Yes that is legal.
That the reporting officer did not observe the incident goes to the weight of his testimony in the trial against you, not its admissibility.Ask a similar question
An officer does not have to witness a crime to charge someone with it. Even a ticket. I recommend that you hire a ticket attorney. Their fees are reasonable and they will always save your money.
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If you decide to have a trial on the matter, it can be harder for an officer to properly answer questions on cross exam if he didn't witness the incident. However, it's not impossible--in NY, an example might be an officer who testifies that skid marks were present after a rear end accident on the highway may be able to successfully sustain a charge of following too close.Ask a similar question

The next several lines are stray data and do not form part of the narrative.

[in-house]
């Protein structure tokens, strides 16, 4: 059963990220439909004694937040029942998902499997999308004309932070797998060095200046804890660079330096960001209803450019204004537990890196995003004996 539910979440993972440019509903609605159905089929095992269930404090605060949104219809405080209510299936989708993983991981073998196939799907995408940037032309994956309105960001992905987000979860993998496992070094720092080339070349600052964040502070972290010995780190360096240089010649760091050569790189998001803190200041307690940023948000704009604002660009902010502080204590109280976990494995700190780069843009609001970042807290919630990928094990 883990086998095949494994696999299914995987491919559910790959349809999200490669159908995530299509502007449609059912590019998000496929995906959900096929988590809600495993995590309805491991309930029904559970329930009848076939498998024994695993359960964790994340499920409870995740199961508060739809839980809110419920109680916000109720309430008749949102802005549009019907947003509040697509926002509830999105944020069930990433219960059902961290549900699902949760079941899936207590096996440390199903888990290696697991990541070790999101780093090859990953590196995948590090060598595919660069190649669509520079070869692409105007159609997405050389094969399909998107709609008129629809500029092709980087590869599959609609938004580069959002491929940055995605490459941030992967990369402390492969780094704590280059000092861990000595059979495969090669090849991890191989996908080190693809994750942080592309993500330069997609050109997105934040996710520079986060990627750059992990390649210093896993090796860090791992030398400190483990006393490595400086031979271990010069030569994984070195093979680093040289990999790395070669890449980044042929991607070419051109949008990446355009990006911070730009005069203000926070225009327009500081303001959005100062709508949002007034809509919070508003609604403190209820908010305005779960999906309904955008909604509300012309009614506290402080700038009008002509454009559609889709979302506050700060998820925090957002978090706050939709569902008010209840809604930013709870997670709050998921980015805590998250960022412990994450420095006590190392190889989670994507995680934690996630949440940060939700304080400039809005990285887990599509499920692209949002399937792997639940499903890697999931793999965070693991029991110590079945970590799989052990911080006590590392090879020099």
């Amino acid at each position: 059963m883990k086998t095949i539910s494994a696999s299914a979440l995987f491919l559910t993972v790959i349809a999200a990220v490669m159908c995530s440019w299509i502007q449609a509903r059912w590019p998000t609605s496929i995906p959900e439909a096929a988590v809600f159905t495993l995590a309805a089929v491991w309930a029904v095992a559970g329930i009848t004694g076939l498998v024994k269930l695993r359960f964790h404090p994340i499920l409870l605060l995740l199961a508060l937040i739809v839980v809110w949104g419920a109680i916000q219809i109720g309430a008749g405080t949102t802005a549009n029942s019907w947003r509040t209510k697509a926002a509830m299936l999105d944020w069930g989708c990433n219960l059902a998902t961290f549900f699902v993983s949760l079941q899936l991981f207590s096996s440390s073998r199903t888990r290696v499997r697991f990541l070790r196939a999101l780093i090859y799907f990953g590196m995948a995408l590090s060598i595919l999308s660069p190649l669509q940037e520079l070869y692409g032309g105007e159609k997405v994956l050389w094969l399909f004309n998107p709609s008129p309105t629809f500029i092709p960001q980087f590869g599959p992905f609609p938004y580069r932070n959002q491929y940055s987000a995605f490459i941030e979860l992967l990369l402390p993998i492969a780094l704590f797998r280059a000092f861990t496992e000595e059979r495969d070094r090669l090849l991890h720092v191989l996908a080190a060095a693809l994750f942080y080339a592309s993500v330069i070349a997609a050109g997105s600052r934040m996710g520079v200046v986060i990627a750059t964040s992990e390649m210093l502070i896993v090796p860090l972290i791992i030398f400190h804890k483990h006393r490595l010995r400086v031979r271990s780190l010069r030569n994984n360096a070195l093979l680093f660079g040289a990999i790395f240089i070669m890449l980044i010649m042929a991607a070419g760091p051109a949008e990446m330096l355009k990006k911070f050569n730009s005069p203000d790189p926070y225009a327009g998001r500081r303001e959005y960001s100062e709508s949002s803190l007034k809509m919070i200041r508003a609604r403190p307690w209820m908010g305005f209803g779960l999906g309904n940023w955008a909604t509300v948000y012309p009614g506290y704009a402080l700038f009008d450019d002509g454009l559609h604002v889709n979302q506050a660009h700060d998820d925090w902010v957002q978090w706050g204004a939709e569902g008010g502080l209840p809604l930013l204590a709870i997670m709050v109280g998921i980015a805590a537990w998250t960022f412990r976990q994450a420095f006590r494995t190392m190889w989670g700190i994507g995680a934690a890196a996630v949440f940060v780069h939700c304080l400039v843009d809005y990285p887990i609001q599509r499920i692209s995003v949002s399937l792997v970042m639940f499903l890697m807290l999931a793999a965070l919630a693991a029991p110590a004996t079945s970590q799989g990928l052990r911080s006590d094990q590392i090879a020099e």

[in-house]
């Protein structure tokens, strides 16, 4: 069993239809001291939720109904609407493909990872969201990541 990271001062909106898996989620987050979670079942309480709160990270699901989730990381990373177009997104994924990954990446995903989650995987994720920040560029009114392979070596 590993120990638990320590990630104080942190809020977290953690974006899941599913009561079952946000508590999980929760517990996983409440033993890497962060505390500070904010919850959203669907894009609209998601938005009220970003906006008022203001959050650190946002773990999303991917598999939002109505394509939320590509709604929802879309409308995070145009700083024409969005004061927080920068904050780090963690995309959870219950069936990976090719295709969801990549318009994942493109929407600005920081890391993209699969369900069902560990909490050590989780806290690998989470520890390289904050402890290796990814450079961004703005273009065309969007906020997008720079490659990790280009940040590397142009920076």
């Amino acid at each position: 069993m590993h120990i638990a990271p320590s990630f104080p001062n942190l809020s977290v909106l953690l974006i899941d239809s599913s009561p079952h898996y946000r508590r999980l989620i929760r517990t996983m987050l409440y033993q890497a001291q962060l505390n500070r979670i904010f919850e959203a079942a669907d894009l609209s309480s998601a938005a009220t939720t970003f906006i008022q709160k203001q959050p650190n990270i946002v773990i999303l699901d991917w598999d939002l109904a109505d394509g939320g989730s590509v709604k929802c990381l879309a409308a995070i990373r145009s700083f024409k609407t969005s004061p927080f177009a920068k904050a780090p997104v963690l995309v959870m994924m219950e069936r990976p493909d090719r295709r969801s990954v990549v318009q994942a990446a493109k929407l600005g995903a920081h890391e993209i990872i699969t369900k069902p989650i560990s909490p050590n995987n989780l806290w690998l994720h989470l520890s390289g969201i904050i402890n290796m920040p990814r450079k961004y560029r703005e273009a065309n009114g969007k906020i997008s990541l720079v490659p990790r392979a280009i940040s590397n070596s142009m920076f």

Yes it is legal. Whether the testimony of the officer will hold up in court is another story . You need an attorney to desk with this as a guilty verdict can have consequences beyond just the ticket. There will be a civil action with respect to the collision .Ask a similar question
Yes, the officer can issue a ticket after the fact. When the report was filed, apparently you told the officer what happened, your side of the story. You told him that you were making a u-turn after a left. That is an admission. It will be used to prove that you were making a u-turn. Whether or not you were making it unsafely is what is at issue. Just because you were making a u-turn and a collision occurred doen't mean you caused it. You need a lawyer.Ask a similar question